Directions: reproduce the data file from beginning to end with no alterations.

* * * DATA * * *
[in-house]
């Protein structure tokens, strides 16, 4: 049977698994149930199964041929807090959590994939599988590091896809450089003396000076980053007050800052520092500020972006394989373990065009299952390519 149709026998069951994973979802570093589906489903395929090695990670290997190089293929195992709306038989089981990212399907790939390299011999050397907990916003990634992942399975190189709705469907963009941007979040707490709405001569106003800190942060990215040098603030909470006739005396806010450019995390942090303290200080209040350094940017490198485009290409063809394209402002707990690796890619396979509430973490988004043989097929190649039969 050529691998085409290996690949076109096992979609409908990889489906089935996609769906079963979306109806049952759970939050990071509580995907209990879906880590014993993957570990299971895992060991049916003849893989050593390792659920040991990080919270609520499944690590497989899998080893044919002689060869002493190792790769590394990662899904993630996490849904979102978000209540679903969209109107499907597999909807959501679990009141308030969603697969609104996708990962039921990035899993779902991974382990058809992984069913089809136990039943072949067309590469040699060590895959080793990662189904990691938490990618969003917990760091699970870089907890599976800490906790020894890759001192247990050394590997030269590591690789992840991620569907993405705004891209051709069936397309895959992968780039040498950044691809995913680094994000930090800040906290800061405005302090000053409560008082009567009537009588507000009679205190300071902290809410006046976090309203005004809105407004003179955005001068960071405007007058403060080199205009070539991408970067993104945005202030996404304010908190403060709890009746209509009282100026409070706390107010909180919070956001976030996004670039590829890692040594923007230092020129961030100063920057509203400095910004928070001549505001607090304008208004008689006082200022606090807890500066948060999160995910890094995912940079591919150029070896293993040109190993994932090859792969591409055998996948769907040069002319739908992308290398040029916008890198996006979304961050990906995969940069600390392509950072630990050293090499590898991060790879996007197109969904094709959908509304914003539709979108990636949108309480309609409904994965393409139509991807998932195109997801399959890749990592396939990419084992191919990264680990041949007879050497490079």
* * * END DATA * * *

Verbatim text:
[in-house]
């Protein structure tokens, strides 16, 4: 049977698994149930199964041929807090959590994939599988590091896809450089003396000076980053007050800052520092500020972006394989373990065009299952390519 149709026998069951994973979802570093589906489903395929090695990670290997190089293929195992709306038989089981990212399907790939390299011999050397907990916003990634992942399975190189709705469907963009941007979040707490709405001569106003800190942060990215040098603030909470006739005396806010450019995390942090303290200080209040350094940017490198485009290409063809394209402002707990690796890619396979509430973490988004043989097929190649039969 050529691998085409290996690949076109096992979609409908990889489906089935996609769906079963979306109806049952759970939050990071509580995907209990879906880590014993993957570990299971895992060991049916003849893989050593390792659920040991990080919270609520499944690590497989899998080893044919002689060869002493190792790769590394990662899904993630996490849904979102978000209540679903969209109107499907597999909807959501679990009141308030969603697969609104996708990962039921990035899993779902991974382990058809992984069913089809136990039943072949067309590469040699060590895959080793990662189904990691938490990618969003917990760091699970870089907890599976800490906790020894890759001192247990050394590997030269590591690789992840991620569907993405705004891209051709069936397309895959992968780039040498950044691809995913680094994000930090800040906290800061405005302090000053409560008082009567009537009588507000009679205190300071902290809410006046976090309203005004809105407004003179955005001068960071405007007058403060080199205009070539991408970067993104945005202030996404304010908190403060709890009746209509009282100026409070706390107010909180919070956001976030996004670039590829890692040594923007230092020129961030100063920057509203400095910004928070001549505001607090304008208004008689006082200022606090807890500066948060999160995910890094995912940079591919150029070896293993040109190993994932090859792969591409055998996948769907040069002319739908992308290398040029916008890198996006979304961050990906995969940069600390392509950072630990050293090499590898991060790879996007197109969904094709959908509304914003539709979108990636949108309480309609409904994965393409139509991807998932195109997801399959890749990592396939990419084992191919990264680990041949007879050497490079």